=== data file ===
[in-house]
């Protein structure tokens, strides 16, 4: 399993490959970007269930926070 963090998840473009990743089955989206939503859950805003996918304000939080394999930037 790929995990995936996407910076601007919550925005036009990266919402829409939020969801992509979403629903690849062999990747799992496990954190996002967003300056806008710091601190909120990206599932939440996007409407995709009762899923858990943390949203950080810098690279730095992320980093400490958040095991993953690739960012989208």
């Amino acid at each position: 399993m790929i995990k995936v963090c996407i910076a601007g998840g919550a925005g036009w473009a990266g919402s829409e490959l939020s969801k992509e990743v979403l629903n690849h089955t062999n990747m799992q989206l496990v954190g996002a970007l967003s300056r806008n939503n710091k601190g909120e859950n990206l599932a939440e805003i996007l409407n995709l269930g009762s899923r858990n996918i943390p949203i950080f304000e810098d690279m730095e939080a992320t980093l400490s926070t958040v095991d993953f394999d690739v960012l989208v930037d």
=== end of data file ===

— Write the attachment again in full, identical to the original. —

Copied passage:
[in-house]
């Protein structure tokens, strides 16, 4: 399993490959970007269930926070 963090998840473009990743089955989206939503859950805003996918304000939080394999930037 790929995990995936996407910076601007919550925005036009990266919402829409939020969801992509979403629903690849062999990747799992496990954190996002967003300056806008710091601190909120990206599932939440996007409407995709009762899923858990943390949203950080810098690279730095992320980093400490958040095991993953690739960012989208």
């Amino acid at each position: 399993m790929i995990k995936v963090c996407i910076a601007g998840g919550a925005g036009w473009a990266g919402s829409e490959l939020s969801k992509e990743v979403l629903n690849h089955t062999n990747m799992q989206l496990v954190g996002a970007l967003s300056r806008n939503n710091k601190g909120e859950n990206l599932a939440e805003i996007l409407n995709l269930g009762s899923r858990n996918i943390p949203i950080f304000e810098d690279m730095e939080a992320t980093l400490s926070t958040v095991d993953f394999d690739v960012l989208v930037d």